Nabil Hirbawy from Siwa, Egypt lost an eye to his craft, but that hasn’t dampened his passion for carving salt rock into beautiful works of art!
Nabil Hirbawy was polishing off a small salt sculpture when a small piece of it struck him in the eye, leaving him partially blind – not only physically, but also to the dangers of the craft that has left deep scars on his hands. “I love it,” he says of his work in the Siwa Oasis near Libya.
Salt creates all kinds of havoc in the oasis. Otherwise fresh water springs are destroyed when they run into lakes so thick with salt, a light brush with the water leaves behind crystals. Because of it, locals are restricted to growing dates and olives and other crops that can withstand the region’s saline soil. But in a classic case of turning lemons into lemonade, a small cottage industry has emerged from this would-be curse.
Formerly a chef, Hirbawy has been carving small lamps and other sculptures out of salt for the past six years. He works in a tiny workshop on a dusty side street that doubles as a retail store. Everything is stored there, including his tools and the salt rock harvested nearby, and all of it is covered in a fine layer of salt dust.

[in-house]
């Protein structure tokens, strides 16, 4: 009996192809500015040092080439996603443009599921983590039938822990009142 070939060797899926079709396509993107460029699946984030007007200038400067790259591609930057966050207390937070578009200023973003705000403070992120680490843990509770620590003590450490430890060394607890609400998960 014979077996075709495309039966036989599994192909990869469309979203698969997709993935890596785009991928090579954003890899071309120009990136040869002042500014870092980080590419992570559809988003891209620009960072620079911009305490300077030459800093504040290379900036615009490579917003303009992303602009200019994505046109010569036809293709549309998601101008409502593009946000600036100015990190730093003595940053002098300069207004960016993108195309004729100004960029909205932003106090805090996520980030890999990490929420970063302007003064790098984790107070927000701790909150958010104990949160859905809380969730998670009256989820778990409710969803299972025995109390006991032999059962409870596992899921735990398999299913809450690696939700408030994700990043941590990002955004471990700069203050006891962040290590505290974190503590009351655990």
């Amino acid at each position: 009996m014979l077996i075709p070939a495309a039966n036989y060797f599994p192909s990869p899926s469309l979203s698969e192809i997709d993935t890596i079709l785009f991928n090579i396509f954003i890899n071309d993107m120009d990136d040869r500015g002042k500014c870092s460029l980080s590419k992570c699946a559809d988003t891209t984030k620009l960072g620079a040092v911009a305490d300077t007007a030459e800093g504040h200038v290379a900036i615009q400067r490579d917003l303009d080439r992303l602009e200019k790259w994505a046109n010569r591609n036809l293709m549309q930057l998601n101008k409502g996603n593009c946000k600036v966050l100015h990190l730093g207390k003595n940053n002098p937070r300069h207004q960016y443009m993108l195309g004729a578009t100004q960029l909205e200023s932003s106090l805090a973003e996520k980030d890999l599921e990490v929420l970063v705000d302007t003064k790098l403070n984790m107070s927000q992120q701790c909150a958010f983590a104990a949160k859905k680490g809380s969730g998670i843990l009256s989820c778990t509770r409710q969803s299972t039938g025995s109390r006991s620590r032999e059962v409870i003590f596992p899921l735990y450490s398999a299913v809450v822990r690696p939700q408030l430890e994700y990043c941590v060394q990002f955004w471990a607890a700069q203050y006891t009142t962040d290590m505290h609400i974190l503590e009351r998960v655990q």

During the summer months, when water in the lakes evaporates, Hirbawy and 3 helpers take a donkey cart down to one of three major lakes. They work for up to 8 hours a day, chopping away at the giant boulders of rock which are then transported back into town.
Working with this material is similar to working with alabaster, says Hirbawy, although salt is subject to melting and must be stored carefully. At least an eight hours drive outside of Cairo, the Siwa oasis is incredibly remote, so there are few buyers for the milky pieces stacked on shelves throughout the store – some even connected to electricity and used as lamps.
But still, like the veiled weavers of Siwa who are reviving the ancient art of making Kleem (rugs) that were once shipped throughout the world, before globalization and capitalism diminished their value, this cottage industry is a sterling example of how local industries can have both an environmental and social benefit.
So the next time you take a trip – to Siwa or elsewhere – why not make it sustainable? Stay in an eco-lodge that recycles and serves organic food, reject the mass-produced crap from China, and support the local craftsmen such as the committed one-eyed stone-carver from Siwa!